Cybergoons: Stopping Software Pirates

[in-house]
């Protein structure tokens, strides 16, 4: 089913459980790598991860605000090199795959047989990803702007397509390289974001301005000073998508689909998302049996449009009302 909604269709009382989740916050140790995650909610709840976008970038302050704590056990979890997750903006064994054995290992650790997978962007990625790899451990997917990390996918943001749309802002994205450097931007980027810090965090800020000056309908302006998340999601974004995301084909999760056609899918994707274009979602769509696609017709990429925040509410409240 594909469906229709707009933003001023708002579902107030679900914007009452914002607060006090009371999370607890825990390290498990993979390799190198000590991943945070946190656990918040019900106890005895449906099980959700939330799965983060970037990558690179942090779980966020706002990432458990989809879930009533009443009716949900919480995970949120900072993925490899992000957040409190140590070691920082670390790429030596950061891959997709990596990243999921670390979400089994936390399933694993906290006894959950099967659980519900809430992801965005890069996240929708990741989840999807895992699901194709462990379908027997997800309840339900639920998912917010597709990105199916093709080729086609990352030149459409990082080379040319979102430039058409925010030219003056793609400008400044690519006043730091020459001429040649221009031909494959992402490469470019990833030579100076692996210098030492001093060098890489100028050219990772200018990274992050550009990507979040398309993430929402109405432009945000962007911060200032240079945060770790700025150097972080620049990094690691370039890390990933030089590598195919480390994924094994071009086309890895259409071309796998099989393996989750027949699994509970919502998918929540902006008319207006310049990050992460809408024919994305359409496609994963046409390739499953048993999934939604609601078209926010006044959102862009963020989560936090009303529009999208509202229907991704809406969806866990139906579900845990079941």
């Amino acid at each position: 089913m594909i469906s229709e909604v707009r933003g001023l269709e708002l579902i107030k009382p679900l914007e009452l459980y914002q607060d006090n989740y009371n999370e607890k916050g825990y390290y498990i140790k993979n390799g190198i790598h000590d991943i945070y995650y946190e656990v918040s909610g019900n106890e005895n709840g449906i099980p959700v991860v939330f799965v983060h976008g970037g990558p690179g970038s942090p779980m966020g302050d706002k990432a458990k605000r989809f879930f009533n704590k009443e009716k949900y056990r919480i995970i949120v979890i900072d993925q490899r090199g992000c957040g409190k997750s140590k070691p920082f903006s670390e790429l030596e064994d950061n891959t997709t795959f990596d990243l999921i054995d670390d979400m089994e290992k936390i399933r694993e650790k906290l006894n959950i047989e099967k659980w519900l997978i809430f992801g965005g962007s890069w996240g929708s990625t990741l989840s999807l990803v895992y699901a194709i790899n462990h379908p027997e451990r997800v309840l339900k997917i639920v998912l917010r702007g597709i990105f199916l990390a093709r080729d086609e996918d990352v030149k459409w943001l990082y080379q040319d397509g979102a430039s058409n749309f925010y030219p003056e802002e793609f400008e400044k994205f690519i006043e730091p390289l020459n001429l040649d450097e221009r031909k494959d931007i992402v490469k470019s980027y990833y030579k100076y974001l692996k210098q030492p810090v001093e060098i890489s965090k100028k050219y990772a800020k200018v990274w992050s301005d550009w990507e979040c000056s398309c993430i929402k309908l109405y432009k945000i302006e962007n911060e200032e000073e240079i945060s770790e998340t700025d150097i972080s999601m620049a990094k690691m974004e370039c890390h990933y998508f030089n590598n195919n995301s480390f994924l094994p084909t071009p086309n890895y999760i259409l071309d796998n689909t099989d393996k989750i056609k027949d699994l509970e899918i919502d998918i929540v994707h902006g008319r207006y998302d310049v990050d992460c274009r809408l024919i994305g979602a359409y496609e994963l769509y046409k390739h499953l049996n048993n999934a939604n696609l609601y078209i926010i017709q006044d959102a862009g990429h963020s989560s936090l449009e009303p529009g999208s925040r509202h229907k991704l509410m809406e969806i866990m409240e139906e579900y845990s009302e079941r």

"What kind of people report their organizations for illegally copying software? The answer: anyone." So runs an advertisement in the May 28 issue of PC Magazine for the Software Publishers Association (SPA), a Washington-based lobbying group. The ad also lists a toll-free number for readers who want to rat on their colleagues. The association has pressured the government to conduct raids on schools and offices that leave computer facilities unguarded and fail to monitor their use.Although these raids have succeeded in winning cash settlements -- most recently an out-of-court settlement of $135,000 from the International Fine Arts College in Florida -- they have yet to produce a criminal conviction. In 1994, federal prosecutors filed wire-fraud charges against David LaMacchia, a 20-year-old undergraduate at MIT, after investigators discovered that users of his electronic bulletin board service (BBS) were anonymously posting and downloading commercial software. A federal district court threw out charges, however, ruling that the government had improperly resorted to the wire-fraud statute as a copyright enforcement tool.Last year, President Clinton hired ex-congressional staff member and SPA member Bruce Lehman to oversee a report on intellectual property rights for his Information Infrastructure Task Force. The report, called the Lehman White Paper, recommends, among other things: developing an Internet copyright police; compelling Internet service providers to snoop through customer files to find people who have non-commercial copies of copyrighted work; and, borrowing a technique from the "Just Say No" crowd, indoctrinating schoolchildren with the new copyright rules. The release of this White Paper last fall has led to the introduction of legislation in both the House and Senate.In the past few months Lehman has traveled to several international conferences, recommending that his White Paper proposals be adopted on a global scale. And the SPA has expanded its surveillance operations to Asia. In May, working on leads supplied by SPA operatives, Hong Kong authorities arrested two software vendors for possessions of 20 non-commercially copied CD-ROMs.Meanwhile, a bill based on the recommendations of the Lehman White Paper, sponsered in the House by Carlos Moorhead (R-CA) and Pat Schroeder (D-CO) in the Senate, is scheduled to come before the House Judiciary Committee's Courts and Intellectual Property Subcommittee this month. While Congress had apparently hoped to pass the legislation quickly and quietly, opposition seems to be growing. The Digital Future Coalition, a lobbying group representing phone and electronics companies, as well as various education and consumer organizations, is leading a phone and fax campaign to block the bill. They offer a copy of a suggested letter to fax to your representative at http://www.ari.net/dfc/.